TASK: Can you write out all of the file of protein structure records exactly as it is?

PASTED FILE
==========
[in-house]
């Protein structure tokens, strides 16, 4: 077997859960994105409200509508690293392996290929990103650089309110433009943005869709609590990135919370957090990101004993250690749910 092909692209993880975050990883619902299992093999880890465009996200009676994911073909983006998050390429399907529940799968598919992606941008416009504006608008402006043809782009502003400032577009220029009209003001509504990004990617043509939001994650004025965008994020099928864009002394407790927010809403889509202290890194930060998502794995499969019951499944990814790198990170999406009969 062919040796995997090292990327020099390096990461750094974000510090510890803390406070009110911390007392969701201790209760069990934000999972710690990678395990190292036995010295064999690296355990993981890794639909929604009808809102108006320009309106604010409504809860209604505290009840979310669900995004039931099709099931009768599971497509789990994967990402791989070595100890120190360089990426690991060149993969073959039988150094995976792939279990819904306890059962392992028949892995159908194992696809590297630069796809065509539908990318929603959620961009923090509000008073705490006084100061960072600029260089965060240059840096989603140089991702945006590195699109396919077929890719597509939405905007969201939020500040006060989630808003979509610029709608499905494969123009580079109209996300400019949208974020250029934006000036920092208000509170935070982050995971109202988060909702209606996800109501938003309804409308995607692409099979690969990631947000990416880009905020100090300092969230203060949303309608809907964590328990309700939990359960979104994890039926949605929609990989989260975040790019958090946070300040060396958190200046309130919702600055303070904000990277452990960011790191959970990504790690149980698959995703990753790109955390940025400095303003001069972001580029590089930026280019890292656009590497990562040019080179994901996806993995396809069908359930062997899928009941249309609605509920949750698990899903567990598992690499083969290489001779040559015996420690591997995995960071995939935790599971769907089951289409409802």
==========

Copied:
[in-house]
């Protein structure tokens, strides 16, 4: 077997859960994105409200509508690293392996290929990103650089309110433009943005869709609590990135919370957090990101004993250690749910 092909692209993880975050990883619902299992093999880890465009996200009676994911073909983006998050390429399907529940799968598919992606941008416009504006608008402006043809782009502003400032577009220029009209003001509504990004990617043509939001994650004025965008994020099928864009002394407790927010809403889509202290890194930060998502794995499969019951499944990814790198990170999406009969 062919040796995997090292990327020099390096990461750094974000510090510890803390406070009110911390007392969701201790209760069990934000999972710690990678395990190292036995010295064999690296355990993981890794639909929604009808809102108006320009309106604010409504809860209604505290009840979310669900995004039931099709099931009768599971497509789990994967990402791989070595100890120190360089990426690991060149993969073959039988150094995976792939279990819904306890059962392992028949892995159908194992696809590297630069796809065509539908990318929603959620961009923090509000008073705490006084100061960072600029260089965060240059840096989603140089991702945006590195699109396919077929890719597509939405905007969201939020500040006060989630808003979509610029709608499905494969123009580079109209996300400019949208974020250029934006000036920092208000509170935070982050995971109202988060909702209606996800109501938003309804409308995607692409099979690969990631947000990416880009905020100090300092969230203060949303309608809907964590328990309700939990359960979104994890039926949605929609990989989260975040790019958090946070300040060396958190200046309130919702600055303070904000990277452990960011790191959970990504790690149980698959995703990753790109955390940025400095303003001069972001580029590089930026280019890292656009590497990562040019080179994901996806993995396809069908359930062997899928009941249309609605509920949750698990899903567990598992690499083969290489001779040559015996420690591997995995960071995939935790599971769907089951289409409802």